Genevieve Westcott was born in 1955 in Toronto, Ontario, Canada. She was one of New Zealand’s most recognized journalists and a sought-after public speaker, began her career in the Canadian media as a financial reporter for the Vancouver Sun. At 23, she became the youngest editorial page writer in the Vancouver province. Television beckoned and Genevieve continued her rise in the media, working for the Canwest Television Network, Canadian Broadcasting Corporation and as head of CTV National News’ West Coast office. She ended her career on Canadian television as a presenter and correspondent for CTV’s W5. In 1984, Genevieve moved to New Zealand, where the award-winning journalist continued to impress employers and viewers on TVNZ’s Eyewitness News, with appearances in the Close Up and 60 Minutes news magazines; A Current Affair and The Westcott File from Ancled TV; She worked as a 20/20 correspondent and also hosted ZB radio shows in Aukland. With 13 national and international awards for journalistic excellence on her resume, she was also a requested public speaker through her firm Westcott Communications.
She was About 65 years old.
Genevieve launched her career as a financial reporter for The Vancouver Sun, the largest newspaper in western Canada. At 23, she was the youngest editorial page writer hired at the Vancouver Province newspaper. Turning to television, she worked for the Canwest Television Network, the Canadian Broadcasting Corporation, and as a West Coast office and correspondent for CTV National News in Canada. Later, she made her way to “W5” on CTV Television, Canada’s leading news program, as a presenter and correspondent. Reporting from North and South America, Central America, Europe, the Mediterranean, Southeast Asia, Australia and the South Pacific, she investigated everything from the child sex trade in Thailand to the gang war in New Zealand and the wars of peasant land in Costa Rica. – piracy in the Greek seas – and death squads that murder Brazil’s homeless children. In the past 21 years, Genevieve, won 13 national and international awards for journalistic excellence, including 8 of New Zealand’s top media awards for “Best Current Television” and “Best Television Research Report” – 3 International Awards for Research reports at the prestigious New York Film and Television Festival – and 2 Canadian National Awards for Outstanding Legal Reports.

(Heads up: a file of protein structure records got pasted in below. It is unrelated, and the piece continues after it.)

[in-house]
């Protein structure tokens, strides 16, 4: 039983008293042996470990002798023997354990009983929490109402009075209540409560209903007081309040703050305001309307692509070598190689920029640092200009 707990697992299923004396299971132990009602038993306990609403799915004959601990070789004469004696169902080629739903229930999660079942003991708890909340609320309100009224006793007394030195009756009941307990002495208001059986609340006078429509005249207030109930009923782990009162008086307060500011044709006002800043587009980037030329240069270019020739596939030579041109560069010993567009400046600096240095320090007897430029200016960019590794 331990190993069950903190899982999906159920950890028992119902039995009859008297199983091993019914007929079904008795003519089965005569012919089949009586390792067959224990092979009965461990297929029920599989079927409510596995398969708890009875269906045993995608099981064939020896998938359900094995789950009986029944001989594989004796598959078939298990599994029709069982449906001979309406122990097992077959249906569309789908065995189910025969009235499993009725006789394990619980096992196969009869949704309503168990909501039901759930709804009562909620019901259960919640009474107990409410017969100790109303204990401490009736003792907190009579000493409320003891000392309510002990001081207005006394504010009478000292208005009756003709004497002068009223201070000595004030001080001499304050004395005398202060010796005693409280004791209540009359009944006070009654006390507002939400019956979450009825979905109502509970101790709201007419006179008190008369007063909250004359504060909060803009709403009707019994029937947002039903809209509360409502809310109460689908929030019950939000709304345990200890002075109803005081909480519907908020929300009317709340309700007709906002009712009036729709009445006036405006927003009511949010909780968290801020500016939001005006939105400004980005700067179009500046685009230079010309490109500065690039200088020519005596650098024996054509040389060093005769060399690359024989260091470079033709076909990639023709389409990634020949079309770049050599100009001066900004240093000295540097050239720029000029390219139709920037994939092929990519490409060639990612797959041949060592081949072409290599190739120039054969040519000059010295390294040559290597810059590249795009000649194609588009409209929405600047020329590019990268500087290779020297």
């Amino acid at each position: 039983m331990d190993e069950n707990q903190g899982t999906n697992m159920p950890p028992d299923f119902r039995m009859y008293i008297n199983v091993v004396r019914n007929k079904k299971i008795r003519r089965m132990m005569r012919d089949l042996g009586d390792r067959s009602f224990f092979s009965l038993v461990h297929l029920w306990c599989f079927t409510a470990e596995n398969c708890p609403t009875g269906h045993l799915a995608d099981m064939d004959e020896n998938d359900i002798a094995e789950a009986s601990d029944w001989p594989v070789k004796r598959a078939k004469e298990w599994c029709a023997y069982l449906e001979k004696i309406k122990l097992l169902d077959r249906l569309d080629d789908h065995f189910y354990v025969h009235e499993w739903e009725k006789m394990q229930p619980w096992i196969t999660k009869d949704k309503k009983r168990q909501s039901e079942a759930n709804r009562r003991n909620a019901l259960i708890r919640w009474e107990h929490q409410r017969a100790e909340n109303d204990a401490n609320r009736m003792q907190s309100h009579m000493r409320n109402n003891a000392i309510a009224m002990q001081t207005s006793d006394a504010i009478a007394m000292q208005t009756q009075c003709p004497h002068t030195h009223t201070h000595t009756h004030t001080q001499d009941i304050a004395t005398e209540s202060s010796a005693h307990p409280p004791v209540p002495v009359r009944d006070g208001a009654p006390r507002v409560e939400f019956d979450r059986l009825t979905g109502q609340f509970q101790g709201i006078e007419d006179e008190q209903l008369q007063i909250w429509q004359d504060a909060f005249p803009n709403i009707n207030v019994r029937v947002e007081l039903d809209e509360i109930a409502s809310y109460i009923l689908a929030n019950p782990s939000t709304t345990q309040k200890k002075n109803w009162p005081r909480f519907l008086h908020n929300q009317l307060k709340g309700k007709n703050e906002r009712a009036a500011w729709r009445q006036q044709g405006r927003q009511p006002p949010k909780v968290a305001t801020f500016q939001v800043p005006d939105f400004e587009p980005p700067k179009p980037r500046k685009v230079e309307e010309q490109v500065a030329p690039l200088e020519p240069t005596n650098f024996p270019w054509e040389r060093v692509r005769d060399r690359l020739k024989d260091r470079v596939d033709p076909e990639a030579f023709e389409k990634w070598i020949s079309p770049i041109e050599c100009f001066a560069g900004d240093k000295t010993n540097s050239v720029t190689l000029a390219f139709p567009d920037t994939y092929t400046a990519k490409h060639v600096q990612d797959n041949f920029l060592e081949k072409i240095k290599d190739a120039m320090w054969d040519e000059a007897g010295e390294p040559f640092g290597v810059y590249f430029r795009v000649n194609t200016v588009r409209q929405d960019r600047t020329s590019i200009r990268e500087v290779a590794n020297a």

Within a year of arriving in New Zealand in 1984, she won the first of many national media awards. Reporting for TVNZ’s “Eyewitness News”, “Close Up” and “60 Minutes” news magazines, she also hosted his own national evening television show, “A Current Affair” on TV3 and “The Westcott File” and worked as “20/20” correspondent. She also hosted radio shows for ZB in Auckland. Genevieve Westcott founded Westcott Communications, a media consulting, crisis management and training company, to use her vast experience and communication skills in the corporate environment. Her remarkable journalism and incisive style have made her a household name in New Zealand. She brings credibility, integrity, a passion for excellence and a great experience to the clients who work with her. It is committed to helping people and organizations achieve their performance goals.
Westcott won 13 national and international awards for journalistic excellence in the recent 21 years.
Husband / Children
In Canada, she met her future husband, Kiwi cameraman Ross Kenward. The couple moved to New Zealand, where they worked together at the then new station TV3. Kenward died in 2014. The couple had one son, Jamie Kenward, and a grandchild.
She died on Friday morning from breast cancer, according to Massey University, which was where Westcott worked after leaving broadcasting.
A close friend and former colleague, Herald reporter Carolyne Meng-Yee, paid tribute to a woman who was highly respected in the media industry, and known for being a generally friendly person who did her job with empathy.
Former 60 Minutes reporter Paula Penfold, now with Stuff Circuit, said Westcott’s style left a lasting impact for New Zealand journalism. “What I admired about her was she brought a whole new style to New Zealand journalism,” Penfold said. “Being Canadian, she had a forthrightness that New Zealand hadn’t seen before, it was a confrontational style of interviewing and people followed in her footsteps.”
Journalist and former colleague Amanda Millar says Westcott “ripped apart journalism in New Zealand.” “She came in like a revolutionary and took people by storm.” Millar said Westcott was the “queen of doorstop”, a term for when you don’t let someone leave until you ask all the important questions.
Her estimated net worth is around $4.5 million.